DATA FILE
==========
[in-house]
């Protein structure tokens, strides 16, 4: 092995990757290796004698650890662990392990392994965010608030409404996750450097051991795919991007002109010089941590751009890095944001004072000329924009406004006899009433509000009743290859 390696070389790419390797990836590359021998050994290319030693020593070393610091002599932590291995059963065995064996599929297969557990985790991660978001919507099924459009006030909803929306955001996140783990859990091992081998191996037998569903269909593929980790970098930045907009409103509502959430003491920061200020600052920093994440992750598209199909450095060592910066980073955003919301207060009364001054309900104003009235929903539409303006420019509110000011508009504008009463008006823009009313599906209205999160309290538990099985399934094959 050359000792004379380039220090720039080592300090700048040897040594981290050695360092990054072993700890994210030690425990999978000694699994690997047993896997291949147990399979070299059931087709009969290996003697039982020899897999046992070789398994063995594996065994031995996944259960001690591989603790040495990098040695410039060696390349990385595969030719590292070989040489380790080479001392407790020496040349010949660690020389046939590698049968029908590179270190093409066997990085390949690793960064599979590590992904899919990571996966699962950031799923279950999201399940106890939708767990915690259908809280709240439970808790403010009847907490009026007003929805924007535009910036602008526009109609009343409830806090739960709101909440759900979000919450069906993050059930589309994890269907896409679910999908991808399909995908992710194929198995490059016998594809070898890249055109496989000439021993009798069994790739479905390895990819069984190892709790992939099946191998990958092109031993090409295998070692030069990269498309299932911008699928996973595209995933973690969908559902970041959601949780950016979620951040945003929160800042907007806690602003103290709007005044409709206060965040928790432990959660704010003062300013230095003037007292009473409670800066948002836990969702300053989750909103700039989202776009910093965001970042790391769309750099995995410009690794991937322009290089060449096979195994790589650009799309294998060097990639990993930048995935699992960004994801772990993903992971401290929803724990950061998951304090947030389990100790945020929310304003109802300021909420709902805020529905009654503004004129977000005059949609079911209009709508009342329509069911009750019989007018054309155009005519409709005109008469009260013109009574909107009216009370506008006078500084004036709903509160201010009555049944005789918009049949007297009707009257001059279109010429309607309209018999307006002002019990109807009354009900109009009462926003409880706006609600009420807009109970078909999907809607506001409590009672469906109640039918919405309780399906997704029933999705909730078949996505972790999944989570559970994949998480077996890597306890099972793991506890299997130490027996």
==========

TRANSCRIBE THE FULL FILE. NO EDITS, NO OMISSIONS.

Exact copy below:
[in-house]
């Protein structure tokens, strides 16, 4: 092995990757290796004698650890662990392990392994965010608030409404996750450097051991795919991007002109010089941590751009890095944001004072000329924009406004006899009433509000009743290859 390696070389790419390797990836590359021998050994290319030693020593070393610091002599932590291995059963065995064996599929297969557990985790991660978001919507099924459009006030909803929306955001996140783990859990091992081998191996037998569903269909593929980790970098930045907009409103509502959430003491920061200020600052920093994440992750598209199909450095060592910066980073955003919301207060009364001054309900104003009235929903539409303006420019509110000011508009504008009463008006823009009313599906209205999160309290538990099985399934094959 050359000792004379380039220090720039080592300090700048040897040594981290050695360092990054072993700890994210030690425990999978000694699994690997047993896997291949147990399979070299059931087709009969290996003697039982020899897999046992070789398994063995594996065994031995996944259960001690591989603790040495990098040695410039060696390349990385595969030719590292070989040489380790080479001392407790020496040349010949660690020389046939590698049968029908590179270190093409066997990085390949690793960064599979590590992904899919990571996966699962950031799923279950999201399940106890939708767990915690259908809280709240439970808790403010009847907490009026007003929805924007535009910036602008526009109609009343409830806090739960709101909440759900979000919450069906993050059930589309994890269907896409679910999908991808399909995908992710194929198995490059016998594809070898890249055109496989000439021993009798069994790739479905390895990819069984190892709790992939099946191998990958092109031993090409295998070692030069990269498309299932911008699928996973595209995933973690969908559902970041959601949780950016979620951040945003929160800042907007806690602003103290709007005044409709206060965040928790432990959660704010003062300013230095003037007292009473409670800066948002836990969702300053989750909103700039989202776009910093965001970042790391769309750099995995410009690794991937322009290089060449096979195994790589650009799309294998060097990639990993930048995935699992960004994801772990993903992971401290929803724990950061998951304090947030389990100790945020929310304003109802300021909420709902805020529905009654503004004129977000005059949609079911209009709508009342329509069911009750019989007018054309155009005519409709005109008469009260013109009574909107009216009370506008006078500084004036709903509160201010009555049944005789918009049949007297009707009257001059279109010429309607309209018999307006002002019990109807009354009900109009009462926003409880706006609600009420807009109970078909999907809607506001409590009672469906109640039918919405309780399906997704029933999705909730078949996505972790999944989570559970994949998480077996890597306890099972793991506890299997130490027996």